By Greg Bates
ACN & Times-Press sports correspondent
GREEN BAY — Little kids were in awe as Sandy Cohen III signed autographs. Adults stood nearby with smiles on their faces after watching their favorite basketball player in action.
Cohen was back in northeastern Wisconsin. It was almost like he’d never left.
Droves of fans came from Seymour and the Oneida community to the Resch Center on Thursday night as Cohen played his first game for the Green Bay men’s basketball game. Cohen, who graduated from Seymour in 2014, missed his team’s first 11 games of this season after transferring from Marquette University.
“It felt really good to get back out on the court,” said Cohen after the game. “The game felt a little fast at first, the first couple minutes felt pretty fast. But as the game went on, I settled in and felt a little bit more comfortable.”
Cohen, who is a redshirt junior, was even in the starting lineup and finished with 16 points, six rebounds and one assist. But it wasn’t enough as the Phoenix fell 81-78 in overtime to Bowling Green in non-conference play.
The six-foot-six, 200 pound guard had to shake off some rust, seeing his first action in a college basketball game since Nov. 17, 2016. He missed his first two shots from the field, was just 1-for-6 from 3-point range and hit only 3 of 7 free throws.
“I felt like that really hurt the team today,” Cohen said. “In a couple ways I feel like this loss was on me, even though this is my first game back that is really not an excuse for me. I’m a good player, I have to step up to the line and I have to knock down my free throws and make big plays for this team.”
Cohen started to heat up late in the second half. He drained a 3-pointer with 1:28 remaining to give Green Bay a 60-58. After Bowling Green tied it, the next trip down, Cohen hit a pull-up jumper with 39.9 seconds left to put his team back up.
Bowling Green once again tied it. After Green Bay called a timeout, Cohen received a pass with six seconds left. He tried to drive the lane but slipped and wasn’t able to get a shot off.
Giving the ball to Cohen for the final shot in regulation certainly shows Green Bay coach Linc Darner has a lot of confidence in his new player.
“We went to him there because he had just hit two,” Darner said. “He hit the 3 and then came off the ball screen and hit the pull-up. It’s a play we put in yesterday and we had Khalil (Small) in the corner, so if they had help he could kick it to Khalil. Just lost his footing.”
Cohen loved the opportunity to be the guy who was relied to hit the game-winning shot. That’s something he hasn’t experienced since his Seymour days. Cohen averaged 21.3 points per game as a senior with the Thunder and went into his freshman year at Marquette as a highly-touted player. He played in 66 games over two-plus seasons with the Golden Eagles, averaging 4.6 points and 2.3 rebounds. However, he only played a total of 19 minutes in Marquette’s first four games of the 2016-17 season and decided to transfer to the nearest Division I to where he grew up.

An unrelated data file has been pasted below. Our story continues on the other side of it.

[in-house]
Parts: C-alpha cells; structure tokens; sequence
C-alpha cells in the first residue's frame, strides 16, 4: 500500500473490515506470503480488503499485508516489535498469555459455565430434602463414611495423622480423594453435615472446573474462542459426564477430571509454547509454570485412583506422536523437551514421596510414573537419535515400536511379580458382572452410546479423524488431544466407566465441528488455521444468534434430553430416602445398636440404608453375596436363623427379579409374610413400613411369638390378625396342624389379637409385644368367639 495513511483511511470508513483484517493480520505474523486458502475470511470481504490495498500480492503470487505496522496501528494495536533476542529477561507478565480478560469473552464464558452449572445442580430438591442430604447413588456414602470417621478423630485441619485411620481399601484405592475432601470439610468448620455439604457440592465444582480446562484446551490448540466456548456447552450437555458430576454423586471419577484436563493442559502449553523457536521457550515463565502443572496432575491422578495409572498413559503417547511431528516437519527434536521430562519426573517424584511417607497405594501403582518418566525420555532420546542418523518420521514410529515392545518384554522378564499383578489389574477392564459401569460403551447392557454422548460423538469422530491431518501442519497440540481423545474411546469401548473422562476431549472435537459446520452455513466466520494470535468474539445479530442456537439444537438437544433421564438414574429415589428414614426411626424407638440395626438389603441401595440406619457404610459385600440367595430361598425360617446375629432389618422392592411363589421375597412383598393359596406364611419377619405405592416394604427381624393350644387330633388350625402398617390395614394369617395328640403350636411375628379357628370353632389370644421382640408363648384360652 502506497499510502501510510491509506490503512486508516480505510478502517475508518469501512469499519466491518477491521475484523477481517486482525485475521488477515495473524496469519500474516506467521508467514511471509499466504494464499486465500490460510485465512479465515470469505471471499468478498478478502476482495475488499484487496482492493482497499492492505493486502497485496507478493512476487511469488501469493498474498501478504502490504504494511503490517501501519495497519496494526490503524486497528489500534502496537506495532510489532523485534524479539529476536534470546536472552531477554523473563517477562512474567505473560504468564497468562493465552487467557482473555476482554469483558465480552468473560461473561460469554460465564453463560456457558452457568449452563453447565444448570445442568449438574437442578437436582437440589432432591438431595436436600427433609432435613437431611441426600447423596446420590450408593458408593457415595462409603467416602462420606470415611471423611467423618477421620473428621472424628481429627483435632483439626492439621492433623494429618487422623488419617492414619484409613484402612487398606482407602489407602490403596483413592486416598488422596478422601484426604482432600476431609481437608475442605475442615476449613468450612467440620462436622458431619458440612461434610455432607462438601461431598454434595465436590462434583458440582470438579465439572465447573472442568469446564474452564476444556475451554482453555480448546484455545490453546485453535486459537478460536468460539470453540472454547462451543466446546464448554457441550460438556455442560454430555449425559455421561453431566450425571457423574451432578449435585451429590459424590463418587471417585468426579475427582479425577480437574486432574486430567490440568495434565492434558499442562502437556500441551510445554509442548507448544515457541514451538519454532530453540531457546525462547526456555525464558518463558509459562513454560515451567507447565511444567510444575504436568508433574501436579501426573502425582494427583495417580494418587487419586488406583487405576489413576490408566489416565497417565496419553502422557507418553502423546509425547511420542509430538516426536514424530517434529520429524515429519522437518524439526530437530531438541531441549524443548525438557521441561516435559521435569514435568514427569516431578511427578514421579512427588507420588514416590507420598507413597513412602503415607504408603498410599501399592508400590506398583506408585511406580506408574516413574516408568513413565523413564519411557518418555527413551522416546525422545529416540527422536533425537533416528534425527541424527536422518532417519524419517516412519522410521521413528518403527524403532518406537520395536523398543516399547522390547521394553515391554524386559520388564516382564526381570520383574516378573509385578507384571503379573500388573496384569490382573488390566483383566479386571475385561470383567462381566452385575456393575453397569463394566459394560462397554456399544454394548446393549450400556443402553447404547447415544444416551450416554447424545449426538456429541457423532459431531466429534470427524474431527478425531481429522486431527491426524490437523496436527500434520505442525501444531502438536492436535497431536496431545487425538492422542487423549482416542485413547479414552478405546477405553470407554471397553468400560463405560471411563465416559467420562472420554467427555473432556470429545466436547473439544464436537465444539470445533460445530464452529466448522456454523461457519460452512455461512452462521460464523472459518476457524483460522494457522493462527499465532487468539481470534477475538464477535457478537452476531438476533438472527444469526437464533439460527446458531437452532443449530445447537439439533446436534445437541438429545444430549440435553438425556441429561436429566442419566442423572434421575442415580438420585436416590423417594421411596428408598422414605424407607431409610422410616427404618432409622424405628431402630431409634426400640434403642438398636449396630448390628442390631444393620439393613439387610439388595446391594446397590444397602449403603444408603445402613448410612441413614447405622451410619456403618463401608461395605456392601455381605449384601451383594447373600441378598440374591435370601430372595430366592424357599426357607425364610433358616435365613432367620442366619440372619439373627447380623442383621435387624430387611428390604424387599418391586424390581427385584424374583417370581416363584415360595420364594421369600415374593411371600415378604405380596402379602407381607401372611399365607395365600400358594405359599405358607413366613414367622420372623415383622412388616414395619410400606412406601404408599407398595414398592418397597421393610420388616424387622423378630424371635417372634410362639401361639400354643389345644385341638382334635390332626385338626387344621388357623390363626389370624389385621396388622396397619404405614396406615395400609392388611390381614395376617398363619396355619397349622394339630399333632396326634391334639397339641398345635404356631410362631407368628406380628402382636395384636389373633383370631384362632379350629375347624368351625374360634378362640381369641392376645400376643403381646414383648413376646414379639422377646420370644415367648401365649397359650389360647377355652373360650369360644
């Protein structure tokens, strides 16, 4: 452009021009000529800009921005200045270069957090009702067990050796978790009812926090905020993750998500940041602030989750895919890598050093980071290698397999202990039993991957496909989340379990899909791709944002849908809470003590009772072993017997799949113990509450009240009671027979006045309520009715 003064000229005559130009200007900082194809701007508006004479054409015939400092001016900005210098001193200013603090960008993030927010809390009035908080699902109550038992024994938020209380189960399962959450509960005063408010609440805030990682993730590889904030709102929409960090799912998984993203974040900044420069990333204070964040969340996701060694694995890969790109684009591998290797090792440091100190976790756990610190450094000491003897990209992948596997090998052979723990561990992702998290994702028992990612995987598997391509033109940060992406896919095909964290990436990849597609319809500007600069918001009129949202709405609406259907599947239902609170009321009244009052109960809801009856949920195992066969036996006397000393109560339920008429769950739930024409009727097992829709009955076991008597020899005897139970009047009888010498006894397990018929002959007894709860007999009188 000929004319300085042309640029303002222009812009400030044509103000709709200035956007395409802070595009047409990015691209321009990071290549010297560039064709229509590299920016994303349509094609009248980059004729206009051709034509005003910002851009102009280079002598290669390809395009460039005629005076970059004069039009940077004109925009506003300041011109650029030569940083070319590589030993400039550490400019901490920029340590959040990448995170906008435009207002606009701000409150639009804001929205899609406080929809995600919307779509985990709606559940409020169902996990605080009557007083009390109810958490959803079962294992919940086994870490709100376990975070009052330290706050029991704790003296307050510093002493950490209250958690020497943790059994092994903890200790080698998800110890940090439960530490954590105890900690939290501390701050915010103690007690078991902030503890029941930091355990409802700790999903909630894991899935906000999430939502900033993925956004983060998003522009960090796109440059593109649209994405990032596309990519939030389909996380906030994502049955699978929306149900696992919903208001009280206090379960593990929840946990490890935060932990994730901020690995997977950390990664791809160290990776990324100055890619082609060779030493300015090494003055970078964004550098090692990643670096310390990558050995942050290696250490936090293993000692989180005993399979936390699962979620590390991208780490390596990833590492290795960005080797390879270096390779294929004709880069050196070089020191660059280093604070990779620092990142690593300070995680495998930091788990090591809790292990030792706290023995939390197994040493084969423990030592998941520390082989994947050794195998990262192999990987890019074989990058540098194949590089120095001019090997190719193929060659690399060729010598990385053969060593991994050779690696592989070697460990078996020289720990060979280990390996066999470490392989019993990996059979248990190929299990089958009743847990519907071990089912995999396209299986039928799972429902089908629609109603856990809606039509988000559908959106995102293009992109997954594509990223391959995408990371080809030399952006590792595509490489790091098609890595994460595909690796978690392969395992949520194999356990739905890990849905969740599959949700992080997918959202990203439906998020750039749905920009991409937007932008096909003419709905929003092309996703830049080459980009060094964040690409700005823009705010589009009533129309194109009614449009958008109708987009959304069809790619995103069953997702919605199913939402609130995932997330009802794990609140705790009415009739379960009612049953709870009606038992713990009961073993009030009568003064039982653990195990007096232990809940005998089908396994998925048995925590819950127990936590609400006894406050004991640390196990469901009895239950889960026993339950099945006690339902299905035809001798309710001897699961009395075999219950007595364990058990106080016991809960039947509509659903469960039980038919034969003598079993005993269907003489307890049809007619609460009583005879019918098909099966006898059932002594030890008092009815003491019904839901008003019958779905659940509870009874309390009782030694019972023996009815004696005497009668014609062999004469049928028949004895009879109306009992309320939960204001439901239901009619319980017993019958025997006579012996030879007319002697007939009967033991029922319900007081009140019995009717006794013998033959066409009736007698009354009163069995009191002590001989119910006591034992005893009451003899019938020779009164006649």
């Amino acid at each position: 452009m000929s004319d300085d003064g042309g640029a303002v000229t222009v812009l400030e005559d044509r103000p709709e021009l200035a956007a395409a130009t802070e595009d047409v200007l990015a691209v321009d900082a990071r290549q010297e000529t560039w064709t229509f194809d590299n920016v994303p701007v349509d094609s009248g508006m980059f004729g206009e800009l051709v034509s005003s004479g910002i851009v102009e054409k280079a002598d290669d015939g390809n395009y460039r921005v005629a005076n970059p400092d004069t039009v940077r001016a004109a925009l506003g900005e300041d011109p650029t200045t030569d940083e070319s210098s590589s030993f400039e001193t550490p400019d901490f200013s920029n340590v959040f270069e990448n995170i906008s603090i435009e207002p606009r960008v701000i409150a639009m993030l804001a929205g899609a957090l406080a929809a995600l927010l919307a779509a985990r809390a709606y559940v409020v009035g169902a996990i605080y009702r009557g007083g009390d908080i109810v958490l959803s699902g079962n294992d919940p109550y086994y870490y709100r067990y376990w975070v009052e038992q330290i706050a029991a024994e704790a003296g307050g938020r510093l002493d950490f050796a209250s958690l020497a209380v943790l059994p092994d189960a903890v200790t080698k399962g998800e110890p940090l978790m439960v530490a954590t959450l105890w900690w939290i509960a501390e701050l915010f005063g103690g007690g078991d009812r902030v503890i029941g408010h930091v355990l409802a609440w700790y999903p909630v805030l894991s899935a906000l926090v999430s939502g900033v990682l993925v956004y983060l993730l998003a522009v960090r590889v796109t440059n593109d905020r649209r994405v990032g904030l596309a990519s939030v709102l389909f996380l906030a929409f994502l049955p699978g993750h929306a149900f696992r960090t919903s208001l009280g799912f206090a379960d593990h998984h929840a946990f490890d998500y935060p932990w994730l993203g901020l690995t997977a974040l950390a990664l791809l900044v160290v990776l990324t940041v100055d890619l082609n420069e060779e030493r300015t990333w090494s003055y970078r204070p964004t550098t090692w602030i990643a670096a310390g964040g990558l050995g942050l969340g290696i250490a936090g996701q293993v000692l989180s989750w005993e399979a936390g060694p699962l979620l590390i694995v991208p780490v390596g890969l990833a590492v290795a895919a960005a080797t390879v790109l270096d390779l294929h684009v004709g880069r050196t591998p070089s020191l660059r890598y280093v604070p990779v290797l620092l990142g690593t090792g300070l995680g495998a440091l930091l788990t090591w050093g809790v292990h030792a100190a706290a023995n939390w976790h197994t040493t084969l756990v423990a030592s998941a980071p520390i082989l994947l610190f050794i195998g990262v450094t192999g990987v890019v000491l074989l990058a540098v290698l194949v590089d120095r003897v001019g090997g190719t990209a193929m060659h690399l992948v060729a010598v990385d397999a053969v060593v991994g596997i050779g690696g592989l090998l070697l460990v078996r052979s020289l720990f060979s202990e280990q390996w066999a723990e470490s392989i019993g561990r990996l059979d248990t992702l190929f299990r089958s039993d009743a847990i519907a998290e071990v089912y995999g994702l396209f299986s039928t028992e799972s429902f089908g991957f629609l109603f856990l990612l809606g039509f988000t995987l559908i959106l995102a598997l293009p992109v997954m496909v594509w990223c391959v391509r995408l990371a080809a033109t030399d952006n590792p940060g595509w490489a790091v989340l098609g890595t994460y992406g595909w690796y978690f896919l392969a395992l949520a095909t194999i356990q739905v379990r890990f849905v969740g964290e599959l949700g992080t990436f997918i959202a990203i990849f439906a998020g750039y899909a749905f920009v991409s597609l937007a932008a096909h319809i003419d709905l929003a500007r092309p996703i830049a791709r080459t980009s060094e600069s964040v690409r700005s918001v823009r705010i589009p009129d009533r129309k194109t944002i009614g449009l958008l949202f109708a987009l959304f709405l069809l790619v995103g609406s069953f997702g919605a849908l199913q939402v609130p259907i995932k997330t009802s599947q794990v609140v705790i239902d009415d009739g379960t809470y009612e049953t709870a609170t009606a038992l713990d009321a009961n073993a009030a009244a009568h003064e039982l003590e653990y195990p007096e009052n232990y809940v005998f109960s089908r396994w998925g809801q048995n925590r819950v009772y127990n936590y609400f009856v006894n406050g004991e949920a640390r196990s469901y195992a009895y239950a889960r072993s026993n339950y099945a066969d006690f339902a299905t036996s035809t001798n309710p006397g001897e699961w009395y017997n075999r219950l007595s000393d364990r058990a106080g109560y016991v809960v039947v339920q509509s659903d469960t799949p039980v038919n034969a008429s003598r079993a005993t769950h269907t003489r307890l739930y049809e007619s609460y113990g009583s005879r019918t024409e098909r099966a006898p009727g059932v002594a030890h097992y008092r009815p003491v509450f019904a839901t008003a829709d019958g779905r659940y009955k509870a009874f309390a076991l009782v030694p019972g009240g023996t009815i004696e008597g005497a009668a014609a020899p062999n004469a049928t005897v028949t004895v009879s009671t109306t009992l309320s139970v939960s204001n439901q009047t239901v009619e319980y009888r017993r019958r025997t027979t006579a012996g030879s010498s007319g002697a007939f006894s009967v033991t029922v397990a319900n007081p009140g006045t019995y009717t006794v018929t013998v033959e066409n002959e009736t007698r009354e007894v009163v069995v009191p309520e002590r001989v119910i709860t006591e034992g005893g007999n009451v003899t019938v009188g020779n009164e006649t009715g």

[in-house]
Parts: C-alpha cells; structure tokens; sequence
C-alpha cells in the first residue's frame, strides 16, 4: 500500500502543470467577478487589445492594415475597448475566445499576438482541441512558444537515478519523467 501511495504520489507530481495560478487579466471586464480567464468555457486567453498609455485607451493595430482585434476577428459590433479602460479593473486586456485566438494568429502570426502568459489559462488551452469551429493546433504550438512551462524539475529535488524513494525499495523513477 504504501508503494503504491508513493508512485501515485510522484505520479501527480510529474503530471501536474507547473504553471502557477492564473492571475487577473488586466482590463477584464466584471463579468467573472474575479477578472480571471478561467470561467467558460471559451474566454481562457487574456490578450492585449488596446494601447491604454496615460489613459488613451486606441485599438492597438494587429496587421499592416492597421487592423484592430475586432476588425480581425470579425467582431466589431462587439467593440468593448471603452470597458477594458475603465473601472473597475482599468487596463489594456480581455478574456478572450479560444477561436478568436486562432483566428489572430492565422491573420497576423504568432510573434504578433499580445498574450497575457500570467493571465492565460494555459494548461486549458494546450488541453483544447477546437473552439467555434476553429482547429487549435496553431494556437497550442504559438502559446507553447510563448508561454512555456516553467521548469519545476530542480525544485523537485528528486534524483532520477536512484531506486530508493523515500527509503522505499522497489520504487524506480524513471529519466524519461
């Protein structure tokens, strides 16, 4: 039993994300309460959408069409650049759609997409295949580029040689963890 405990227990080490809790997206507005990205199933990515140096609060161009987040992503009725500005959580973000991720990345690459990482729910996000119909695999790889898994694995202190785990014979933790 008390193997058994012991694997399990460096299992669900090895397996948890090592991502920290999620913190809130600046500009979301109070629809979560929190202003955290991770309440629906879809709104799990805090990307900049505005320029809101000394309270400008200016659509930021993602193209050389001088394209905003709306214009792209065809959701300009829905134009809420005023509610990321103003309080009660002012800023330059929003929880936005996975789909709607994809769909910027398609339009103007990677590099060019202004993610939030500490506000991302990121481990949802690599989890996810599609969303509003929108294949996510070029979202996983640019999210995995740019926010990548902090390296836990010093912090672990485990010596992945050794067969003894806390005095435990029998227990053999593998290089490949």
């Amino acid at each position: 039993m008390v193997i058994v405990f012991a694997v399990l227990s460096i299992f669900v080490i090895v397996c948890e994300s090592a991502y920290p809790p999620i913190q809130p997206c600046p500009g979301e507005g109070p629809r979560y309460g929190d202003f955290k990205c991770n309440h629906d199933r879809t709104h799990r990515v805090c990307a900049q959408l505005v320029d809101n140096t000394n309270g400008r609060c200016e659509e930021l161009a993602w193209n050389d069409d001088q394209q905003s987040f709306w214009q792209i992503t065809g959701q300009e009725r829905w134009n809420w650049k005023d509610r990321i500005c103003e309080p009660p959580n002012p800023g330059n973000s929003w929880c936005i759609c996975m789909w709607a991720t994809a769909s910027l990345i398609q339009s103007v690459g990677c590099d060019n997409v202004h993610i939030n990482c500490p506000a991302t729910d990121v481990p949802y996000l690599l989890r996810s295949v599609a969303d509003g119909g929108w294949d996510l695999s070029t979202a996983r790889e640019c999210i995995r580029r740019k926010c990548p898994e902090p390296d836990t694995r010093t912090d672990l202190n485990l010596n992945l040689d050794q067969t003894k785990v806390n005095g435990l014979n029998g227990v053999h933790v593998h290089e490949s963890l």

With so many other viable scoring options at Marquette, Cohen was just another player.
“At Marquette I wasn’t much of a focal point, so it’s a good feeling to know that my teammates and the whole coaching staff that they all trusted me to have the ball in my hands at the end of the game,” Cohen said. “There’s no other feeling like that – that’s the best feeling.”
Cohen loves being, “the guy.” He’ll have a shot to be that player at Green Bay. The Phoenix has been in search of a main scorer all season in its RP40 – relentless pressure for 40 minutes – style of play under coach Darner. Only one player, Small, is averaging double-digit points per game. Cohen could provide the offensive spark-plug the team has been needing.
“I’m just going to be aggressive,” Cohen said. “I’m going to look to make plays for this team and hopefully next game I knock down more shots, because I feel like I had some good looks and they weren’t falling for me. Maybe because of nerves, maybe not. But hopefully next game I provide a little more proficient scoring.”
Cohen already knows his role on the team.
“My role on this team is the same as everyone else’s: come out, play hard every day and give 100 percent effort and if you have an open shot, take that shot with confidence,” Cohen said.
Cohen hasn’t totally missed a beat being away from game action. Under NCAA rules, he was able to practice with the team at the start of this season, but he wasn’t able to play until the 12th game. But he’s built camaraderie with his teammates since the start of the season.
“I would say it’s not too much different than practice,” Cohen said. “A lot of things we do in practice we correlate to the court as well, so it’s pretty the same but it’s just the game speed and everything is faster. You’ve got to be faster, stronger, smarter. You’ve got to be one play ahead of the defense.”
The more Cohen gets on the court early in the season – he logged 35 minutes his first game – the quicker he’ll get acclimated to the speed of Division I basketball.
It wasn’t easy for Cohen not to be able to play in a game for 13 months. Now, he’s ready to go.
“It’s kind of tough when you see your team out there and you know you can help your team,” Cohen said. “But I used this year to get stronger mentally, physically, and it gave me a whole different perspective on the game.
“I just feel truly blessed to play this game and every game I want to give 100 percent effort.”
Sandy Cohen makes his return to basketball as he slam dunks the ball into the hoop for the University of Wisconsin-Green Bay. Cohen had to sit out the first 11 games after transferring from the University of Marquette.- Photo courtesy of Mike Roemer of UWGB
By Greg Bates